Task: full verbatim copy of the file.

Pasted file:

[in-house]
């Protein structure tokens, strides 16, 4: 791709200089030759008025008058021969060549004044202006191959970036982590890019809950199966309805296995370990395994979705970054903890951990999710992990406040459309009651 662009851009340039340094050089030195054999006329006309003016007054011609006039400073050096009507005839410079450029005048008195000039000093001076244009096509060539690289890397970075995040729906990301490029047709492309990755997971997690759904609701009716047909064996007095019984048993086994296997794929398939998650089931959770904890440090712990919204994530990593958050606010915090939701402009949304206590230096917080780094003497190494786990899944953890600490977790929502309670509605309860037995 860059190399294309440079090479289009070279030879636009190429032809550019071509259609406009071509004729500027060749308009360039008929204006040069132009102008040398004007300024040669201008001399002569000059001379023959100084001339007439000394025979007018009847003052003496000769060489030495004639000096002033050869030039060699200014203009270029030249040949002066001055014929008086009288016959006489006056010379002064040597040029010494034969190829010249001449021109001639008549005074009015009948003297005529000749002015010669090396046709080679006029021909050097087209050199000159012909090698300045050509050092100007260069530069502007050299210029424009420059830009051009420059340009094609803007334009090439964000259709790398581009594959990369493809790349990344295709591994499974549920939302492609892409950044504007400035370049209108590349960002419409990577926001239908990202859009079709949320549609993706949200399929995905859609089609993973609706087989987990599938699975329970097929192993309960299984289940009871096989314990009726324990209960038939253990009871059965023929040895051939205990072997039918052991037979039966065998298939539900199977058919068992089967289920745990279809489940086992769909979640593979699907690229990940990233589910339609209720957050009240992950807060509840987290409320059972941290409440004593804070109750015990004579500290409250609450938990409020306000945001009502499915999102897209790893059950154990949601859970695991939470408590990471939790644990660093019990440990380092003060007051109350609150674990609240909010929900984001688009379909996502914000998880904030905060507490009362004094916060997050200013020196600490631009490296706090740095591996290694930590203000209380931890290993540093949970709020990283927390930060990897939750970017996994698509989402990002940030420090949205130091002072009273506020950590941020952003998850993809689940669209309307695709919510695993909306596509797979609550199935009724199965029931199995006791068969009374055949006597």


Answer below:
[in-house]
């Protein structure tokens, strides 16, 4: 791709200089030759008025008058021969060549004044202006191959970036982590890019809950199966309805296995370990395994979705970054903890951990999710992990406040459309009651 662009851009340039340094050089030195054999006329006309003016007054011609006039400073050096009507005839410079450029005048008195000039000093001076244009096509060539690289890397970075995040729906990301490029047709492309990755997971997690759904609701009716047909064996007095019984048993086994296997794929398939998650089931959770904890440090712990919204994530990593958050606010915090939701402009949304206590230096917080780094003497190494786990899944953890600490977790929502309670509605309860037995 860059190399294309440079090479289009070279030879636009190429032809550019071509259609406009071509004729500027060749308009360039008929204006040069132009102008040398004007300024040669201008001399002569000059001379023959100084001339007439000394025979007018009847003052003496000769060489030495004639000096002033050869030039060699200014203009270029030249040949002066001055014929008086009288016959006489006056010379002064040597040029010494034969190829010249001449021109001639008549005074009015009948003297005529000749002015010669090396046709080679006029021909050097087209050199000159012909090698300045050509050092100007260069530069502007050299210029424009420059830009051009420059340009094609803007334009090439964000259709790398581009594959990369493809790349990344295709591994499974549920939302492609892409950044504007400035370049209108590349960002419409990577926001239908990202859009079709949320549609993706949200399929995905859609089609993973609706087989987990599938699975329970097929192993309960299984289940009871096989314990009726324990209960038939253990009871059965023929040895051939205990072997039918052991037979039966065998298939539900199977058919068992089967289920745990279809489940086992769909979640593979699907690229990940990233589910339609209720957050009240992950807060509840987290409320059972941290409440004593804070109750015990004579500290409250609450938990409020306000945001009502499915999102897209790893059950154990949601859970695991939470408590990471939790644990660093019990440990380092003060007051109350609150674990609240909010929900984001688009379909996502914000998880904030905060507490009362004094916060997050200013020196600490631009490296706090740095591996290694930590203000209380931890290993540093949970709020990283927390930060990897939750970017996994698509989402990002940030420090949205130091002072009273506020950590941020952003998850993809689940669209309307695709919510695993909306596509797979609550199935009724199965029931199995006791068969009374055949006597």